Food Sovereignty the Navajo Way
416 pages, 6 x 9
45 halftones
Release Date:15 Apr 2018
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Food Sovereignty the Navajo Way

Cooking with Tall Woman

University of New Mexico Press

2018 Southwest Books of the Year

Around the world, indigenous peoples are returning to traditional foods produced by traditional methods of subsistence. The goal of controlling their own food systems, known as food sovereignty, is to reestablish healthy lifeways to combat contemporary diseases such as diabetes and obesity. This is the first book to focus on the dietary practices of the Navajos, from the earliest known times into the present, and relate them to the Navajo Nation's participation in the global food sovereignty movement. It documents the time-honored foods and recipes of a Navajo woman over almost a century, from the days when Navajos gathered or hunted almost everything they ate to a time when their diet was dominated by highly processed foods.

A great resource for anyone interested in learning about and cooking Navajo foods, both foods that are considered more traditional and those influenced by American foodways, such as the popular frybread.'--Transmotion
Frisbie serves up a thoughtful and humane study [. . .] a worthy summation of a distinguished career.'--Southwest Books of the Year
This book is wonderfully engaging. It is also a detailed and useful compilation of Navajo foodways and culture and is a significant addition to the library of works focused on the Navajo.'--Western Historical Quarterly
For a scholarly historical approach to Navajo food culture and preparation, you can't go wrong with Food Sovereignty the Navajo Way.'--Edible Phoenix
The main contribution of this book is as a storehouse for culinary wisdom gathered from Tall Woman and her family (with very rich footnotes containing additional stories and notes, as well as counter-information from other community members on some food uses).'--American Anthropologist
Food ethnography at its best: fine-grained observations, careful descriptions of food preparation, an assessment of nutrition, and collaboration with Navajo consultants--all set in a larger framework that has historical depth.'--Louise Lamphere, Journal of Anthropological Research
Valuable as a source of information about changing Navajo foodways as well as about traditional ways of gathering and preparing locally available foods. Embeds the material within the larger context of a growing international political movement for food sovereignty. Among Navajos, as among many other indigenous peoples, some of the major causes of morbidity and mortality are related to the consumption of highly processed foods. Thus improving diets by using locally grown produce is at once an important political as well as public health measure. Frisbie's book is an important contribution to both of those developments.'--Stephen J. Kunitz, author of Regional Cultures and Mortality in America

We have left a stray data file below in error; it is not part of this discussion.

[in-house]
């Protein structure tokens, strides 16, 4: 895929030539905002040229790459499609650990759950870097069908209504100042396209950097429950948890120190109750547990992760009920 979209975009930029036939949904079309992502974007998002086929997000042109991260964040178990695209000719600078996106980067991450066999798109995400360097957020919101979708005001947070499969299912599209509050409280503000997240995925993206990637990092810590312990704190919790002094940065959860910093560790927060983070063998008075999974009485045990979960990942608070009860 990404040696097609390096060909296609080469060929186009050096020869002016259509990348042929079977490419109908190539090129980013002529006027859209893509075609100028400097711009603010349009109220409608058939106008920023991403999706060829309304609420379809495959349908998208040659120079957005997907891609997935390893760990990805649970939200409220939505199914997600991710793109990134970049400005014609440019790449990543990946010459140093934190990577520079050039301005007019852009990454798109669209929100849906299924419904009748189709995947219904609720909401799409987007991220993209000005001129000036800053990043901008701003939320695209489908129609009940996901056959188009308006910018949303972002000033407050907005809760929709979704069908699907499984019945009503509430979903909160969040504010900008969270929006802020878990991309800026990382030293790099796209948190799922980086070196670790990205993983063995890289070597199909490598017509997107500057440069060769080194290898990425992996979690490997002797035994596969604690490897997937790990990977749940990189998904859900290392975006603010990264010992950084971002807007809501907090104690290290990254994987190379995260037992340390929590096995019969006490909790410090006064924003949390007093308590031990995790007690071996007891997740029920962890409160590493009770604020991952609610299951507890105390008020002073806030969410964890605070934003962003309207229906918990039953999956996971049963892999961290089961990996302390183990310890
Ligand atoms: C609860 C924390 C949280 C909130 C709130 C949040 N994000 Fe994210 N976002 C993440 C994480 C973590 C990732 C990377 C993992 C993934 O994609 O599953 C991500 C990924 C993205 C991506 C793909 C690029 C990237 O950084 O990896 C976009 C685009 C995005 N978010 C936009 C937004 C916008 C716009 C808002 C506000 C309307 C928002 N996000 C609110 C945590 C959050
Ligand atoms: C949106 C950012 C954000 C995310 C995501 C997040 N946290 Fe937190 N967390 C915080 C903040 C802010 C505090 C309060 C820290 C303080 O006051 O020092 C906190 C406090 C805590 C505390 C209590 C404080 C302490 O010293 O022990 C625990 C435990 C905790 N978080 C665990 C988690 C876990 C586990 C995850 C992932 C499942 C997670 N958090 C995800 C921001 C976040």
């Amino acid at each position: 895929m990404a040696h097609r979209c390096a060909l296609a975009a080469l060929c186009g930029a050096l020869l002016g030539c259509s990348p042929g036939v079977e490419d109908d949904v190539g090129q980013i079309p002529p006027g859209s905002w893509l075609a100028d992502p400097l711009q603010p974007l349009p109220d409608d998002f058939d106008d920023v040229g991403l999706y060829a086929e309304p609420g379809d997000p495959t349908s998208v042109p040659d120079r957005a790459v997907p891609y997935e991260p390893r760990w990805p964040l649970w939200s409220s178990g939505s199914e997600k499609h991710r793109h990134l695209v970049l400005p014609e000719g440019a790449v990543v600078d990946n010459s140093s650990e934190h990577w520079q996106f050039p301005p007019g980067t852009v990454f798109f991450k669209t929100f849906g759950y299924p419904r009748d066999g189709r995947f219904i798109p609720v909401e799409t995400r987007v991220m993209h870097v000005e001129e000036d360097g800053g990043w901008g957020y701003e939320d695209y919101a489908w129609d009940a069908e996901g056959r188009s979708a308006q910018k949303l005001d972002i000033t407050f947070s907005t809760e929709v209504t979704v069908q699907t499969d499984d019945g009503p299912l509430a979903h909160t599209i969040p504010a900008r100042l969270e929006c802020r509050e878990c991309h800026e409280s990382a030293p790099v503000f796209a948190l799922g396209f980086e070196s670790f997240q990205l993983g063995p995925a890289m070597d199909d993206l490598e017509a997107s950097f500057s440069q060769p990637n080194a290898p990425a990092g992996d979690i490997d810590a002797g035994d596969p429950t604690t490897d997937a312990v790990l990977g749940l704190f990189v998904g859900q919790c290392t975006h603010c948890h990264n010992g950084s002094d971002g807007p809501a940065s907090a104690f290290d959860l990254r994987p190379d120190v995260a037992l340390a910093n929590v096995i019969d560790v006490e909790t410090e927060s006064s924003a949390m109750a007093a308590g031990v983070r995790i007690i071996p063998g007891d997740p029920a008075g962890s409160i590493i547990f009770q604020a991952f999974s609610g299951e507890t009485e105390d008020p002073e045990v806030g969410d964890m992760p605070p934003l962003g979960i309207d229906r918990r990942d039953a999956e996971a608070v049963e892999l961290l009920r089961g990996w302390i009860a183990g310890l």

Beautiful teachings of wellness from long-lost subsistence practices that are now finally being recognized as the keys to social health and global responsibility.'--Steven Begay, Navajo Nation Council, practitioner of Navajo medicine
Charlotte J. Frisbie is a professor emerita of anthropology at Southern Illinois University, Edwardsville. Her earlier works include Tall Woman: The Life Story of Rose Mitchell, a Navajo Woman, c. 1874â€"1977 and Navajo Blessingway Singer: The Autobiography of Frank Mitchell, 1881â€"1967, both available from UNM Press.

List of Illustrations

Chapter One. An Overview of the Navajo Diet and Navajo Dietary Research
Chapter Two. Subsistence Practices in Tall Woman's Family
Chapter Three. Defeating Hunger by Making Something from the Earth: Cooking with Tall Woman
Introduction to the Recipes
Section One. Wild Foods: Animals, Birds, and Insects; Nuts; Plants, Including Greens, Bulbs, and Roots, Leaves, Seeds, and Wild Grasses; Wild Vegetables; Berries; and Other Fruit
Section Two. Possible Additives: Culinary Ashes, Salt, Sweeteners, Yeast, Baking Powder and Baking Soda, Shortening or Grease, Clay (Dleesh), Gravy, and Cheese
Section Three. Cultivated Crops
Section Four. Cake, Bread, Dumplings, and "Tamales"
Section Five. Meat ('Atsį')
Section Six. Stews, Soups, and Mushes ('Atoo')
Section Seven. Drinkable Substances (Dajidlá): Water, Juices, Coffee, Teas, Milk, Drinks Made with Milk or Water, and Creamers
Chapter Four. Reflections

Appendix A. The Commodity Food Program
Appendix B. A History of Restaurants in Chinle, Arizona
Glossary of Navajo Words

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